In The Shadow Of Capstan Mountain: Cassette Culture’s Impossible 2012 Heights

Memorex_Cassette_Tape_by_CliffskiIn 2011, when my music was really getting off the ground after a few successful tours and releases, I began to get an inkling of just how far-reaching the newly-risen network of cassette labels in this country (and beyond!) really runs. By 2012, I stood in utter awe of the vast and ceaseless scope of the medium’s triumphant return. In a dying economy, in a world seemingly ruled by sheer random turmoil more than ever before, what had previously been seen as the obsolete technology of yesterday’s rubbish pile has risen phoenix-like as the tastemaker’s preferred music delivery system of choice. Cassette is freshly deified for the warmth of its sound quality and the quirkiness and charms of its inherent flaws, as vinyl had been some years prior. Heady days, indeed.

However, unlike vinyl, cassettes were affordable to reproduce. Try to count the number of experimental tape labels out there in the world, and be sure to have a chair at hand to collapse into when you start to feel dizzy. Odds are, while you’re sitting there reading this, a few dozen more tape houses have sprung out of the fertile soil of DIY underground culture. I should know, I’ve heeded the tempting sirens’ call and started a little boutique tape label of my own in 2012.

But as an experimental artist first and foremost, I’ve come to regard cassette labels with great and sweeping admiration, as they represent the likeliest path for my music to be released, curated, and collected. Tape labels are invariably small bedroom affairs, eminently approachable, and tape label bosses tend to put great care into the design and packaging of their work. This is more than mere nostalgia, this is a whole currency being traded back and forth like schoolyards full of kids once swapped baseball cards. Head out to any experimental-minded house show in the developed world, and a battered suitcase full of tapes is bound to greet you in the merch corner. Tapes conjure something incredibly profound in the context of the mp3 age, something not as easily articulated as fondness for childhood formats or the valuation of design kinks. Tapes are more than a defiantly insiders’ hobby.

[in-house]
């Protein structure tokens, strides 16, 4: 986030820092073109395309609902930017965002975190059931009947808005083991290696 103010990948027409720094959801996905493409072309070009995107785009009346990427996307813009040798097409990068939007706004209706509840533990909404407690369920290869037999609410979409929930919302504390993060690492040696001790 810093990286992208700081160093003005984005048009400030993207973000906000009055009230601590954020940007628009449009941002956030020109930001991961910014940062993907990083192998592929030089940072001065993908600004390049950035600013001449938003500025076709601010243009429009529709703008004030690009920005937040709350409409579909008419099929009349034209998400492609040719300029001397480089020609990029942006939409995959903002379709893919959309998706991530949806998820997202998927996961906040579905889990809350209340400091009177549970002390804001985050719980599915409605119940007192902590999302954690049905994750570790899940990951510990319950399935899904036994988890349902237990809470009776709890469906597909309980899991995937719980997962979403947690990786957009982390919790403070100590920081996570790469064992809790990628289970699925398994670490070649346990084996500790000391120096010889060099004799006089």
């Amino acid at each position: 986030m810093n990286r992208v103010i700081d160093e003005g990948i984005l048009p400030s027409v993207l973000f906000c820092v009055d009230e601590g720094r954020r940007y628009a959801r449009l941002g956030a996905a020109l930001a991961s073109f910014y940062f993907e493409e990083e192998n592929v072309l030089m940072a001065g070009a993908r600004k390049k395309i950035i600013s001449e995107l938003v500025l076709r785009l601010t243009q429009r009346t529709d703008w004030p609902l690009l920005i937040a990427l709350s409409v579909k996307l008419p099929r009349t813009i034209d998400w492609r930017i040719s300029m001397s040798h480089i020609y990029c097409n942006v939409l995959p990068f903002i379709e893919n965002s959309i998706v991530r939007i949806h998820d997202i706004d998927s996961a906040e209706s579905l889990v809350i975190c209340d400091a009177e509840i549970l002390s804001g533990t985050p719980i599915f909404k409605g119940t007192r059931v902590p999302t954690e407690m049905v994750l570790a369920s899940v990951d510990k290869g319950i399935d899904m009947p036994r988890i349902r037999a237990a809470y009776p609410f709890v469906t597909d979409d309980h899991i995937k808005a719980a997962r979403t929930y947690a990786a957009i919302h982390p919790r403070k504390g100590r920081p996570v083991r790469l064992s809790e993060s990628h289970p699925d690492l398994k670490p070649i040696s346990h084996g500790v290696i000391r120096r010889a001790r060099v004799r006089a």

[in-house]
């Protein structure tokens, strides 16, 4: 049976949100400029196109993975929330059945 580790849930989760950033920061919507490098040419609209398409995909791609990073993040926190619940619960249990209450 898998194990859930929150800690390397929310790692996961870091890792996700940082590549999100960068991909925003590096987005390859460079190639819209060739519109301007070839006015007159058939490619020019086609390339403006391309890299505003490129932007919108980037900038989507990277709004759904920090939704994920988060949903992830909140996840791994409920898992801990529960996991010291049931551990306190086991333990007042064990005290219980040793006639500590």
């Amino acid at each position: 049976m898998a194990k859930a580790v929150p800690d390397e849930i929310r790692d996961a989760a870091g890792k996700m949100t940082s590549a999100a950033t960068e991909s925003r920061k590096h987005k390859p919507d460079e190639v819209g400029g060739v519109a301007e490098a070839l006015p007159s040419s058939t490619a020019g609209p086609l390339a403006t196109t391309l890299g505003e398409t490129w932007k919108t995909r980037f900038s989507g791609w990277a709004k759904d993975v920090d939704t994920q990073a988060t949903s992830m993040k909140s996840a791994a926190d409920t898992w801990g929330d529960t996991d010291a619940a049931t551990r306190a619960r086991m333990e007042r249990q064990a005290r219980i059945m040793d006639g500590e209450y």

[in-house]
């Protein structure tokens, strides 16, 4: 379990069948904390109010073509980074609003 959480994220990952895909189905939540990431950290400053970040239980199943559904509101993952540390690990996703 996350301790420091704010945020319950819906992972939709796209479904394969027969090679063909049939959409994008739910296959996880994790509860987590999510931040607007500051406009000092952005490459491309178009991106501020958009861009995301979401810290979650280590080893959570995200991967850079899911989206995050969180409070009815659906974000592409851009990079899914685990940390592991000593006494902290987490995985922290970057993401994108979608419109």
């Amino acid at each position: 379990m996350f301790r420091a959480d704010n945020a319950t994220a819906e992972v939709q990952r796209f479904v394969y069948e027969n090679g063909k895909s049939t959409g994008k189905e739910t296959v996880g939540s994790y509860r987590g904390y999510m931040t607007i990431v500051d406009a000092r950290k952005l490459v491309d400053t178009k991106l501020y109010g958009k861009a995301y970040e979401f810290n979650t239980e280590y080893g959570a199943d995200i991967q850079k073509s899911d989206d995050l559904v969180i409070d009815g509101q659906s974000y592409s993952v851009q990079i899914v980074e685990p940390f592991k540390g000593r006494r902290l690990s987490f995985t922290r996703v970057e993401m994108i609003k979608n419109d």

So what is it about cassettes, and for that matter, the pitch-bend and damaged tracking of VHS, the scratches and burns of Super 8, the unpredictable chemical palettes of Polaroid and Holga? What draws us to technology that so many would dismiss as inferior and dated, and why is it happening now of all times?

As I’ve said elsewhere, the fact is that underground arts culture is at its best when it stands as stark rebellion, in revolutionary opposition to prevailing trends and memes. Like many, perfection-obsessed Apple culture leaves me cold and alienated, lost in an increasingly disconnected and zombified society. No one is ever going to write an essay like this one about the beloved sound quality of a .wav file, or the unexpected quirks of an iPad, because there aren’t any. In an age preoccupied with feverishly sanding the ‘difficult’ edges off of things, outsider art has gone the way of celebrating inconsistency and error. Childhood nostalgia? Somewhat, maybe. But I know, for my own output, nothing beats the static rumble and warbly warmth of a wildly unpredictable, hiss-soaked cassette recording (and visually, yes, Polaroid, Super 8 and VHS all the way). There’s an organic honesty in these forms, including the audio cassette. Fact is, to some of us the cassette tape and the video tape and the Polaroid photograph, in all their imperfect glories, somehow feel realer than the iPhone App, the GarageBand plug-in artifice.

The digital world seems to understand this trend: how else would one explain Instagram, which, let’s be real, is a hollow facsimile of the actual thing, designed to capitalize on a certain golden-tinged admiration for yesterday’s primitive electronics? When technology become cold and sterile, we revert to the old and damaged; this is true throughout history, but perhaps never more so than today. In their flaws, these totems of past decades’ top-drawer machines become authentic, the treasured, cherished objects full of love and wonder. So it goes with cassette tapes.